Is a return to voting machines the answer?
For some, the answer seems clear: a return to compulsory machine voting. Yet the issue is by no means this clear-cut. While it is true that the voting machines were the target of protracted disinformation campaigns, there were also problems in the way their use was implemented.
According to Stefanov, these problems undercut the good they might otherwise have done for Bulgaria’s elections: “I am a supporter of the use of technologies in elections. The problem is that when a technological solution is implemented in the wrong way, it is both the technology and the trust in the elections that are damaged. In Bulgaria, machine voting had to solve the problem with the bad result protocols and the doubts in the counting. However, it was implemented without the needed level of transparency of the procedures.”
In their report on the November 2021 Presidential and Early Parliamentary Elections, election observers from the OSCE noted flaws in the certification process for the machines “at odds with the legal provisions and international good practice”. They pointed out that the process was mostly not open to outside observers and that the source code for the machines was never made available for public scrutiny. Additionally, the final certification report for the machines was published just six days prior to the election, in part due to the haste with which they were introduced.
For Stefanov, problems like these made the use of the machines problematic from the very beginning: “In such situations, you need an election management institution that has the technical and expert capacity to exercise control over the process, so that it can come up publicly and respond to all doubts and allegations. But this was not the case in Bulgaria, and machine voting became very controversial for some of the political parties. They started questioning the quality and the functioning of the software and thus the integrity of the results. This is a kind of damage that is very difficult to repair, although there was not much of an attempt at it.”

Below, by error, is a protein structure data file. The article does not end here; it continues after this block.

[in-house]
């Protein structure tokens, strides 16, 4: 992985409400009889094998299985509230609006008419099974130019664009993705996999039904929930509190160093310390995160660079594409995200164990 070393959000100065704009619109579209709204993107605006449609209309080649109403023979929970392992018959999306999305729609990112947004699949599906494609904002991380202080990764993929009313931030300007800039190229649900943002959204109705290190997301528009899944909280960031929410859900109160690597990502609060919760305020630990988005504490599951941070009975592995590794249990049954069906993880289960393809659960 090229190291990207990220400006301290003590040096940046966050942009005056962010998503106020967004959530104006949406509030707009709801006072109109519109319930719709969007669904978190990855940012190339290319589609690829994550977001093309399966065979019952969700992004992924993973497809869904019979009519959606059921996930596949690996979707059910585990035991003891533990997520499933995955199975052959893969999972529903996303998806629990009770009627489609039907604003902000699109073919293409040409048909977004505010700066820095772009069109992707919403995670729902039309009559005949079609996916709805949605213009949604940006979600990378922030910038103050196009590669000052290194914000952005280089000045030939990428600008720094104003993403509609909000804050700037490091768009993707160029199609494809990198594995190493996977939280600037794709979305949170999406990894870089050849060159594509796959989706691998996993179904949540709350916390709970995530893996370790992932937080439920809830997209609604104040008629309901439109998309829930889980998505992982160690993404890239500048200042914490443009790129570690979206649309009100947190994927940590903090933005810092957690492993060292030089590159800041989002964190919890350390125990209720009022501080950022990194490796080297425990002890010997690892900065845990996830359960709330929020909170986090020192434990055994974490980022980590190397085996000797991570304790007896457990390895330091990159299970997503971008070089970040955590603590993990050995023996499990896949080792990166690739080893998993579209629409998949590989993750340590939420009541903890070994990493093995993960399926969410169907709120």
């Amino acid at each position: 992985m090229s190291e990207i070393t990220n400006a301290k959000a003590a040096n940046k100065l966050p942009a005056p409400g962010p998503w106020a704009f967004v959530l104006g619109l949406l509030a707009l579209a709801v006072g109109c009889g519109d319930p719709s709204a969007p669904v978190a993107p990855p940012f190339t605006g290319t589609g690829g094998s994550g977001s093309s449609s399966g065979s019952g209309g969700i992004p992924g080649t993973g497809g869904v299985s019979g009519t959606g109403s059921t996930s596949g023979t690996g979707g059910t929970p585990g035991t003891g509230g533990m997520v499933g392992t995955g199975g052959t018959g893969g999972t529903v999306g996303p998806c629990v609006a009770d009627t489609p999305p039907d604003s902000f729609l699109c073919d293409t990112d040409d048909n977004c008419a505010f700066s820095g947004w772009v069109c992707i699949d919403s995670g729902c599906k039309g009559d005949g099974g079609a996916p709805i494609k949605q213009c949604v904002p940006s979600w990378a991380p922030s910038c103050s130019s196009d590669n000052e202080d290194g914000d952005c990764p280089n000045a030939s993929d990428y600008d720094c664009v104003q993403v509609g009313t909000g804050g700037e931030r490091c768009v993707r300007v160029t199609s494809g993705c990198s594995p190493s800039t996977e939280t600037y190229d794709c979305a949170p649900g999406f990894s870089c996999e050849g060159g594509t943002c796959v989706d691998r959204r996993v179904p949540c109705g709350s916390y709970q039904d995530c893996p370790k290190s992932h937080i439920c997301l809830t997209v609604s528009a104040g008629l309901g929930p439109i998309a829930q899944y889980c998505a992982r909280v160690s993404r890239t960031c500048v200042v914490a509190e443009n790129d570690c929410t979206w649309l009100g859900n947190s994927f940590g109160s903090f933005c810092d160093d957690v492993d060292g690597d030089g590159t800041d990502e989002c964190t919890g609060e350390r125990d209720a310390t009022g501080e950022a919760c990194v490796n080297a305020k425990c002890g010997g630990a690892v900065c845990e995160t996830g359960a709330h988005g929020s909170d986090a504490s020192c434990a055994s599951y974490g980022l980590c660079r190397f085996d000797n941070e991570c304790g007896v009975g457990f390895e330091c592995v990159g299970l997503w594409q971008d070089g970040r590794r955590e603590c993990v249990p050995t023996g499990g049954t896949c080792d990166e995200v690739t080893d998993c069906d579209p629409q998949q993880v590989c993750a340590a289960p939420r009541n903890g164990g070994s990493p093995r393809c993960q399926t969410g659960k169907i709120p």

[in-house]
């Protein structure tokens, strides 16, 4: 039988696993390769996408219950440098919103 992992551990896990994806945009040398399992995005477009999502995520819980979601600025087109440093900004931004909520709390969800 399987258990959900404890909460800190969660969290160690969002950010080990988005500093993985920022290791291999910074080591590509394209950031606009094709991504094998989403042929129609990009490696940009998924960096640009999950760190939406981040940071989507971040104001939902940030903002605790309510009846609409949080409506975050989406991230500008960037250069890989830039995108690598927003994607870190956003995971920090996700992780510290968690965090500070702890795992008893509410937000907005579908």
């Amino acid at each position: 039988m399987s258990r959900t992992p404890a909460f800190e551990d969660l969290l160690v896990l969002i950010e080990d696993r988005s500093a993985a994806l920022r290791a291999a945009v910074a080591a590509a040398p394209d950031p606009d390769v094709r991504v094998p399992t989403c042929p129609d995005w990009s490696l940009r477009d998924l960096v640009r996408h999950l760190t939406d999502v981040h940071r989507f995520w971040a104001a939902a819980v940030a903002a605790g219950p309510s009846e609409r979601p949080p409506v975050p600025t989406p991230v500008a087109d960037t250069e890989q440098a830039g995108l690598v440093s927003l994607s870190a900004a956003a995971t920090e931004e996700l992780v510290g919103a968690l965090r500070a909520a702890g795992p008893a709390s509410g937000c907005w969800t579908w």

“It was a very good example of how the lack of transparency and capacity in the election management body can ruin a technological project which otherwise could have solved some of the pressing problems in the electoral process.”
A close race
The division in Bulgarian society is visible not only through the highly politicised means of voting, but also in polling. According to Politico Poll of Polls as of 27 March, both GERB and the coalition between We Continue the Change and Democratic Bulgaria (PP-DB) are neck-and-neck for the first place with approximately 26% support of the public vote each, followed by the Movement for Rights and Freedom (DPS) and the far-right party Revival (Vazrazhdane) competing for the third place with accordingly 14% and 13%. The Bulgarian Socialist Party (BSP) is given 8% making it the fifth party certain to enter Parliament ahead of a few smaller parties hovering around the threshold of 4%.
If, in contrast to the country’s last four elections, the election does lead to the formation of a stable government, they will find themselves confronted with a series of intimidating challenges. Among the most pressing is the restoration of fragile public trust in the electoral process itself.